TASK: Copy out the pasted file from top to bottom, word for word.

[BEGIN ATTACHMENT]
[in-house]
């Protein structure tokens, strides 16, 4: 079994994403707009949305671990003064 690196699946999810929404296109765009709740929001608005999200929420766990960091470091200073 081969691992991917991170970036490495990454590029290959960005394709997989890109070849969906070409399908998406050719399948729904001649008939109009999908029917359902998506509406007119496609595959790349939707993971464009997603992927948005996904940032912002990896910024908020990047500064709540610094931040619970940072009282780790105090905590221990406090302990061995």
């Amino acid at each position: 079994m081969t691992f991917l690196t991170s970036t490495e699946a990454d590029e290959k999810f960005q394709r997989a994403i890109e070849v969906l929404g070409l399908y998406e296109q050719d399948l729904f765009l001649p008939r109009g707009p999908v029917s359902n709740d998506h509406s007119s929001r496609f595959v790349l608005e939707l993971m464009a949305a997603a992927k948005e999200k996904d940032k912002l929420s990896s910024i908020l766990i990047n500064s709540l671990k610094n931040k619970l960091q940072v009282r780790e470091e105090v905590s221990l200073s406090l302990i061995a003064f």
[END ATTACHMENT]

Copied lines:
[in-house]
């Protein structure tokens, strides 16, 4: 079994994403707009949305671990003064 690196699946999810929404296109765009709740929001608005999200929420766990960091470091200073 081969691992991917991170970036490495990454590029290959960005394709997989890109070849969906070409399908998406050719399948729904001649008939109009999908029917359902998506509406007119496609595959790349939707993971464009997603992927948005996904940032912002990896910024908020990047500064709540610094931040619970940072009282780790105090905590221990406090302990061995």
């Amino acid at each position: 079994m081969t691992f991917l690196t991170s970036t490495e699946a990454d590029e290959k999810f960005q394709r997989a994403i890109e070849v969906l929404g070409l399908y998406e296109q050719d399948l729904f765009l001649p008939r109009g707009p999908v029917s359902n709740d998506h509406s007119s929001r496609f595959v790349l608005e939707l993971m464009a949305a997603a992927k948005e999200k996904d940032k912002l929420s990896s910024i908020l766990i990047n500064s709540l671990k610094n931040k619970l960091q940072v009282r780790e470091e105090v905590s221990l200073s406090l302990i061995a003064f």